LG Electronics to exit Smartphone Business

Existing inventory of phones will continue to be available for sale, and might still be available after the smartphone division winds up on July 31st.

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LG is exiting the smartphone business, the company confirmed today. While there were multiple reports in the last few weeks hinting that the company may pull the trigger on its smartphone business, this has indeed turned out to be the case.

In a statement, LG mentions that it will no longer manufacture or sell smartphones. This was approved by the company’s board of directors on the morning of 5th April, Korea time. The company states that this decision will enable it to focus resources in growth areas such as electric vehicle components, connected devices, smart homes, robotics, artificial intelligence and business-to-business solutions, as well as platforms and services.

Before January this year, the company dismissed any report mentioning that it’s shutting down its smartphone business, while in January the company maintained a diplomatic tone and mentioned that it was “reviewing the direction of its mobile business with all possibilities open.”

Existing inventory of phones will continue to be available for sale, and might still be available after the smartphone division winds up on July 31st. The current lineup of phones will be supported for a period of time which will vary by region. Notably, on LG’s Korean website, the company mentions that it will continue to roll out Android 11 Update to phones as previously announced. They’re even planning to roll out Android 12 updates for certain smartphones, which however depends on Google’s Android 12 distribution schedule and the performance testing on its devices. If there are any issues when the company runs out of time, there are chances that the Android 12 update will be dropped completely.

Multiple reports had earlier mentioned that LG was looking for buyers of its smartphone division, with Facebook, Google and Volkswagen being potentially interested buyers. However none of those discussions materialised and the announcement of the closure comes as no surprise. Its smartphone business had been facing losses for 22 quarters straight, dating back to Q2 2015, with losses ballooning to more than US$750 million by the time 2020 ended.

Today’s news also means that the company’s planned rollable phone is unlikely to ever get released, which was in the works for many years. A spokesman for LG told Nikkei Asia earlier this year that LG management wanted to show that it is a real product, as there were many rumours around the rollable phone. He further added that since the device has already been showcased during CES 2021, “it will be launching this year.”

Once dominant player in the early days of Android, LG has been continuously losing its share to other rivals like Samsung and multiple Chinese manufacturers. However in the last few years, LG had been manufacturing unique devices like the LG Wing with its secondary display beneath the primary, the modular LG G5 with attachable accessories to the bottom of the phone and also the first smartphone to have a secondary ultrawide camera sensor, or the dual screen LG G8x ThinQ. It was also the manufacturer of the most loved Google phones, including Nexus 4, Nexus 5, Nexus 5X and the Google Pixel 2XL. It was also the first OEM to add Quad DAC features to its smartphone lineup lately. Sadly none of these initiatives worked well for LG to turn these phones into hotcake sellers like Samsung and Apple flagships.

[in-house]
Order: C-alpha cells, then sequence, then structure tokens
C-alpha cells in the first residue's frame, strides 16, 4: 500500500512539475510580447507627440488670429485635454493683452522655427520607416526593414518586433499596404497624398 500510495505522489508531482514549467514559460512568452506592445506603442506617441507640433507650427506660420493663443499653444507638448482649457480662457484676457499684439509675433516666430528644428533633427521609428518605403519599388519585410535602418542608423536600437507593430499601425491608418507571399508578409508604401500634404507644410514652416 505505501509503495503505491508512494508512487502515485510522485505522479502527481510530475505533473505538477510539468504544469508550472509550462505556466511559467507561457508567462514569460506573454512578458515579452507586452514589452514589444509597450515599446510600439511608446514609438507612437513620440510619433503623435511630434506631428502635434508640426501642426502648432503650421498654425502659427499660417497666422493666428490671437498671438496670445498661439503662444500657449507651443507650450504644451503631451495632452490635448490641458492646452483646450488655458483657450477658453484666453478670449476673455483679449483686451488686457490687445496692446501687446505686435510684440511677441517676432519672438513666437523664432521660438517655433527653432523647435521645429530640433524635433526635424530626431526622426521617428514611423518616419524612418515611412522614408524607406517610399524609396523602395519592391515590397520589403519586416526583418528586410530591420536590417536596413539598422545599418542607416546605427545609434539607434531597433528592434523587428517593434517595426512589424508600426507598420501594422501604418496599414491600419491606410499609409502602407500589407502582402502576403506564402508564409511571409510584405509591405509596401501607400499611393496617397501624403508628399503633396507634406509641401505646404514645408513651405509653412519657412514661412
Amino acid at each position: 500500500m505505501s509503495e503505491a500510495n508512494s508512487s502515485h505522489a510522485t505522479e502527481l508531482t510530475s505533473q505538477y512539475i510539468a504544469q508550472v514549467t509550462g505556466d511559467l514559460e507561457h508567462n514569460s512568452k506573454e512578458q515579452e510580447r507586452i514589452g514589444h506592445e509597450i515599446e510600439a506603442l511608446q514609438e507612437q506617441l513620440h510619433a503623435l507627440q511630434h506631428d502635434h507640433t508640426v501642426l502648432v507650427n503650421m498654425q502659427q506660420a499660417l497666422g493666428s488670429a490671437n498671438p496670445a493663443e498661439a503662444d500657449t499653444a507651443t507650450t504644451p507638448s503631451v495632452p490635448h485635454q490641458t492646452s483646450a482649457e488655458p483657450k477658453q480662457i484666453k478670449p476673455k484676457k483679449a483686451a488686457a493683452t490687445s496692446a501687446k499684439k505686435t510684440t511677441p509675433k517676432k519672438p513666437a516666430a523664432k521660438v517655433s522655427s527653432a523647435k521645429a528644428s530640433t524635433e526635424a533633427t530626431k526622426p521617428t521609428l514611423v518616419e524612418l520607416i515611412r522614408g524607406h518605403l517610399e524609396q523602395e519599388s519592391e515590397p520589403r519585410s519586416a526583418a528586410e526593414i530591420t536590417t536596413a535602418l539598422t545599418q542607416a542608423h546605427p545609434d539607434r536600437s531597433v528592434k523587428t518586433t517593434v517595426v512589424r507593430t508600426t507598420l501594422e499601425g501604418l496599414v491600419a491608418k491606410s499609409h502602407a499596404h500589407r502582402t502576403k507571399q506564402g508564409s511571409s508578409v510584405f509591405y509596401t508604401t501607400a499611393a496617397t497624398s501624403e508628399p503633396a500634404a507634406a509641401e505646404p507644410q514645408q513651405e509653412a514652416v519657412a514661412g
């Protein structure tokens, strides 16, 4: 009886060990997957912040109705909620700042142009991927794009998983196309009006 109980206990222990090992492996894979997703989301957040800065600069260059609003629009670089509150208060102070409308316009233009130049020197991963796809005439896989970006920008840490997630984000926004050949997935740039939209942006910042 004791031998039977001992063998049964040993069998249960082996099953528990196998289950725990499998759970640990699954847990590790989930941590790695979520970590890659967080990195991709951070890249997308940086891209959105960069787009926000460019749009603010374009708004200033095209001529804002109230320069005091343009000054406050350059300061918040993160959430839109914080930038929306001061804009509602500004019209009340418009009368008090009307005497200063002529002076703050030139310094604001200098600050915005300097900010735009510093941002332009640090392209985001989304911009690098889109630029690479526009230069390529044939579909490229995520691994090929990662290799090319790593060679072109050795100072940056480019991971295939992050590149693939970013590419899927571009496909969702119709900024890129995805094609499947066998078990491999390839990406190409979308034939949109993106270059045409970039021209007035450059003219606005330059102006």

It is sad to see another smartphone manufacturer join the likes of Nokia, Blackberry, Sony and HTC who have either given up on smartphones completely, or make a few devices here and there or those who depend on a third party to make phones.

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Aaditya Menon

News Reporter

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Aaditya is a cricket and video gaming enthusiast. He loves writing about developments in and around mobiles, games and software.

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Though I have not used many LG phones earlier (except the Optimus 3D phone with real 3D display and dual camera capable of recording 3D videos, more than a decade back), I feel sorry to see them shut shop. They are the guys having crazy ideas like dual screens, LG Wing, removable battery phones, banana phones, phone with self healing back, 3.5 mm jack and great audio quality, who brought ultraWide to mainstream, etc...

But all these things are outrun by few cons like crazy price at launch, crazy price drop after few months (so early adopters feel burnt and never buy them again) and finally ALMOST NIL software updates or too buggy updates (remember the bootloops) if any...

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